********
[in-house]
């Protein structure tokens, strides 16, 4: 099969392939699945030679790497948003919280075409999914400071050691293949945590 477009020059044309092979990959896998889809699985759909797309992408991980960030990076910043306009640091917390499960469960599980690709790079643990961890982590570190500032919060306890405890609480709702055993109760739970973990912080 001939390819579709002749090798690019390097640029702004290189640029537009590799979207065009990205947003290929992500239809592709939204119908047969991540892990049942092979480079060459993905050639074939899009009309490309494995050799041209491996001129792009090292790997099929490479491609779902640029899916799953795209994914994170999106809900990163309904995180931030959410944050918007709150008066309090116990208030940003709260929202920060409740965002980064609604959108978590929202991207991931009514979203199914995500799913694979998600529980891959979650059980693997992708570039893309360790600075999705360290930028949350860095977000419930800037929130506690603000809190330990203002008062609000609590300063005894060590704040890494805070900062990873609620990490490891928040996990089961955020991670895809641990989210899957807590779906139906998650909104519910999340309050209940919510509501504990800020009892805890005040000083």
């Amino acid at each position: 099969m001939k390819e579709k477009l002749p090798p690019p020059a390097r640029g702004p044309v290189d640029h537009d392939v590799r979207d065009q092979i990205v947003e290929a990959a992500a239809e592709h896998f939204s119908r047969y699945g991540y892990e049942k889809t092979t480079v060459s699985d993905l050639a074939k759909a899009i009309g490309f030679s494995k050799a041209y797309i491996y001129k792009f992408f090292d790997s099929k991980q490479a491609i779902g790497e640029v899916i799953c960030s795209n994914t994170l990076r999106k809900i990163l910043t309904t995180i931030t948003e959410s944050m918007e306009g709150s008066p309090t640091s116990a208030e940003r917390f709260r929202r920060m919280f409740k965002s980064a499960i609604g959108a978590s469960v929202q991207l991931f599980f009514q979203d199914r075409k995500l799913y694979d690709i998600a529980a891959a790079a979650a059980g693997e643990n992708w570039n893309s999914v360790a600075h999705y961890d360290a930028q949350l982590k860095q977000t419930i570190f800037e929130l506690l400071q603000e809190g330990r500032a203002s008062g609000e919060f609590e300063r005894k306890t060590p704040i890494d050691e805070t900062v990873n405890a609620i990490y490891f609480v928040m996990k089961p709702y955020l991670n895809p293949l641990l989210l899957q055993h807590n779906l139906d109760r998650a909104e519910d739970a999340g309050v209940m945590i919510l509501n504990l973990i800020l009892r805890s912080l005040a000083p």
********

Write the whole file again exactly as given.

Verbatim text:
[in-house]
């Protein structure tokens, strides 16, 4: 099969392939699945030679790497948003919280075409999914400071050691293949945590 477009020059044309092979990959896998889809699985759909797309992408991980960030990076910043306009640091917390499960469960599980690709790079643990961890982590570190500032919060306890405890609480709702055993109760739970973990912080 001939390819579709002749090798690019390097640029702004290189640029537009590799979207065009990205947003290929992500239809592709939204119908047969991540892990049942092979480079060459993905050639074939899009009309490309494995050799041209491996001129792009090292790997099929490479491609779902640029899916799953795209994914994170999106809900990163309904995180931030959410944050918007709150008066309090116990208030940003709260929202920060409740965002980064609604959108978590929202991207991931009514979203199914995500799913694979998600529980891959979650059980693997992708570039893309360790600075999705360290930028949350860095977000419930800037929130506690603000809190330990203002008062609000609590300063005894060590704040890494805070900062990873609620990490490891928040996990089961955020991670895809641990989210899957807590779906139906998650909104519910999340309050209940919510509501504990800020009892805890005040000083």
């Amino acid at each position: 099969m001939k390819e579709k477009l002749p090798p690019p020059a390097r640029g702004p044309v290189d640029h537009d392939v590799r979207d065009q092979i990205v947003e290929a990959a992500a239809e592709h896998f939204s119908r047969y699945g991540y892990e049942k889809t092979t480079v060459s699985d993905l050639a074939k759909a899009i009309g490309f030679s494995k050799a041209y797309i491996y001129k792009f992408f090292d790997s099929k991980q490479a491609i779902g790497e640029v899916i799953c960030s795209n994914t994170l990076r999106k809900i990163l910043t309904t995180i931030t948003e959410s944050m918007e306009g709150s008066p309090t640091s116990a208030e940003r917390f709260r929202r920060m919280f409740k965002s980064a499960i609604g959108a978590s469960v929202q991207l991931f599980f009514q979203d199914r075409k995500l799913y694979d690709i998600a529980a891959a790079a979650a059980g693997e643990n992708w570039n893309s999914v360790a600075h999705y961890d360290a930028q949350l982590k860095q977000t419930i570190f800037e929130l506690l400071q603000e809190g330990r500032a203002s008062g609000e919060f609590e300063r005894k306890t060590p704040i890494d050691e805070t900062v990873n405890a609620i990490y490891f609480v928040m996990k089961p709702y955020l991670n895809p293949l641990l989210l899957q055993h807590n779906l139906d109760r998650a909104e519910d739970a999340g309050v209940m945590i919510l509501n504990l973990i800020l009892r805890s912080l005040a000083p």